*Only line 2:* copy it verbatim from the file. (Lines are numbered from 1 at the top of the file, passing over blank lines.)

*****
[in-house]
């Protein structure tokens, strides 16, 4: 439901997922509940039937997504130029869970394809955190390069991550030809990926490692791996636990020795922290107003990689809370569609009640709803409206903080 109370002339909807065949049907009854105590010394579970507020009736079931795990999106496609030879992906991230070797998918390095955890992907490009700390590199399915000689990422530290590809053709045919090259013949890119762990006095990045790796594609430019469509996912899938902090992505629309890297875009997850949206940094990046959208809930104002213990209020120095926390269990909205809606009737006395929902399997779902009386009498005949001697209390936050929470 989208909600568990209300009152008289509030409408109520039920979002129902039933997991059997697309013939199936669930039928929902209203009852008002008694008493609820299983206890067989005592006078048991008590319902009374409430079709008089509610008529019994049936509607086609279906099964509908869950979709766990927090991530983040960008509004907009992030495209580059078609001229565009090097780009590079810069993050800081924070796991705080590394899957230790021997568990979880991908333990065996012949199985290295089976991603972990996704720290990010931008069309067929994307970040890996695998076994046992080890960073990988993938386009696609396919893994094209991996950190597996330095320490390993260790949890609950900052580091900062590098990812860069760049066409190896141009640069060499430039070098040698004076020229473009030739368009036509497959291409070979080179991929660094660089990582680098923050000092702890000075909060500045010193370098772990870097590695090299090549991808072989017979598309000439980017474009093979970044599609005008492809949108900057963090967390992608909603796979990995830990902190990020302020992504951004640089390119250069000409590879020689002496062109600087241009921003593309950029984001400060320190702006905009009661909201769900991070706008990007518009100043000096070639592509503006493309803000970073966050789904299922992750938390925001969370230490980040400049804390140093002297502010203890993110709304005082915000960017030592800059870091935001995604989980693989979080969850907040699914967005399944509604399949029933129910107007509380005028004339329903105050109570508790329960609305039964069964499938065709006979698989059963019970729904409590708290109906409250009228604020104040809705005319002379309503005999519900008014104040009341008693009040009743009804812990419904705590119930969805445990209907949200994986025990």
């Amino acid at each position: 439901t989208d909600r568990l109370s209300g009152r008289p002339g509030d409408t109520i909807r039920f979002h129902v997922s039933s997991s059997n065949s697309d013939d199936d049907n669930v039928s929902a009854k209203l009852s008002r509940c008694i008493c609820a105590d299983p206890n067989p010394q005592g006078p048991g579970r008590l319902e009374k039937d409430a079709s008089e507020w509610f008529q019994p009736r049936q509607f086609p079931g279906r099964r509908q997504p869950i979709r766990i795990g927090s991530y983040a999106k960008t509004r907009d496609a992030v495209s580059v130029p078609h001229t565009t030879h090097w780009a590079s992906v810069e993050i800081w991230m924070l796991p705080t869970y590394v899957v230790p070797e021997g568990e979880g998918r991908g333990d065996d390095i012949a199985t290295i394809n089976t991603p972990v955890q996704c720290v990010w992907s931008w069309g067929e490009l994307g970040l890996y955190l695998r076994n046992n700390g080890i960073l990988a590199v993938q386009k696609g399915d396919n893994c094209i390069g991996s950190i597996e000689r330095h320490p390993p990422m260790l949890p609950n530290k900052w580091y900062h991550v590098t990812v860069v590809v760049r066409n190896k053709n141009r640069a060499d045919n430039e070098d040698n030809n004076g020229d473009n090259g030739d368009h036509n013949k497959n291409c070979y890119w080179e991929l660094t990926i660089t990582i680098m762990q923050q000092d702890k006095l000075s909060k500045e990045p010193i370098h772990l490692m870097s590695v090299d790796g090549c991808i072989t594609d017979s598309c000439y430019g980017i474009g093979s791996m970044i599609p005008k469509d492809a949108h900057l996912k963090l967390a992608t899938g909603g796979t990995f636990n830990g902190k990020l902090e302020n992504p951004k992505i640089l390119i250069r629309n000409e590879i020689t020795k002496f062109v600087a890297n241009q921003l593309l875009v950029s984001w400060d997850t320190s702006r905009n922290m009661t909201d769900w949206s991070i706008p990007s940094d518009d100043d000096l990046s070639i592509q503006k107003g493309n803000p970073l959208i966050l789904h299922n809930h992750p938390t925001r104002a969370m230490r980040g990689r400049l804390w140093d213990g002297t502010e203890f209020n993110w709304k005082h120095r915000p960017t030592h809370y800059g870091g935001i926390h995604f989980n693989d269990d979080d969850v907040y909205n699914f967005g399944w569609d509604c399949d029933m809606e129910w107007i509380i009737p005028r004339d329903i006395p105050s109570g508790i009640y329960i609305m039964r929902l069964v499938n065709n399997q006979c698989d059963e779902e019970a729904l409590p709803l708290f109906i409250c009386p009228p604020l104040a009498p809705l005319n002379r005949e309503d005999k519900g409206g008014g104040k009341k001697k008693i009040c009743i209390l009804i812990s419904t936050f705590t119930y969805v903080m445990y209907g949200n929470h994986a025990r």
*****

């Protein structure tokens, strides 16, 4: 439901997922509940039937997504130029869970394809955190390069991550030809990926490692791996636990020795922290107003990689809370569609009640709803409206903080 109370002339909807065949049907009854105590010394579970507020009736079931795990999106496609030879992906991230070797998918390095955890992907490009700390590199399915000689990422530290590809053709045919090259013949890119762990006095990045790796594609430019469509996912899938902090992505629309890297875009997850949206940094990046959208809930104002213990209020120095926390269990909205809606009737006395929902399997779902009386009498005949001697209390936050929470 989208909600568990209300009152008289509030409408109520039920979002129902039933997991059997697309013939199936669930039928929902209203009852008002008694008493609820299983206890067989005592006078048991008590319902009374409430079709008089509610008529019994049936509607086609279906099964509908869950979709766990927090991530983040960008509004907009992030495209580059078609001229565009090097780009590079810069993050800081924070796991705080590394899957230790021997568990979880991908333990065996012949199985290295089976991603972990996704720290990010931008069309067929994307970040890996695998076994046992080890960073990988993938386009696609396919893994094209991996950190597996330095320490390993260790949890609950900052580091900062590098990812860069760049066409190896141009640069060499430039070098040698004076020229473009030739368009036509497959291409070979080179991929660094660089990582680098923050000092702890000075909060500045010193370098772990870097590695090299090549991808072989017979598309000439980017474009093979970044599609005008492809949108900057963090967390992608909603796979990995830990902190990020302020992504951004640089390119250069000409590879020689002496062109600087241009921003593309950029984001400060320190702006905009009661909201769900991070706008990007518009100043000096070639592509503006493309803000970073966050789904299922992750938390925001969370230490980040400049804390140093002297502010203890993110709304005082915000960017030592800059870091935001995604989980693989979080969850907040699914967005399944509604399949029933129910107007509380005028004339329903105050109570508790329960609305039964069964499938065709006979698989059963019970729904409590708290109906409250009228604020104040809705005319002379309503005999519900008014104040009341008693009040009743009804812990419904705590119930969805445990209907949200994986025990």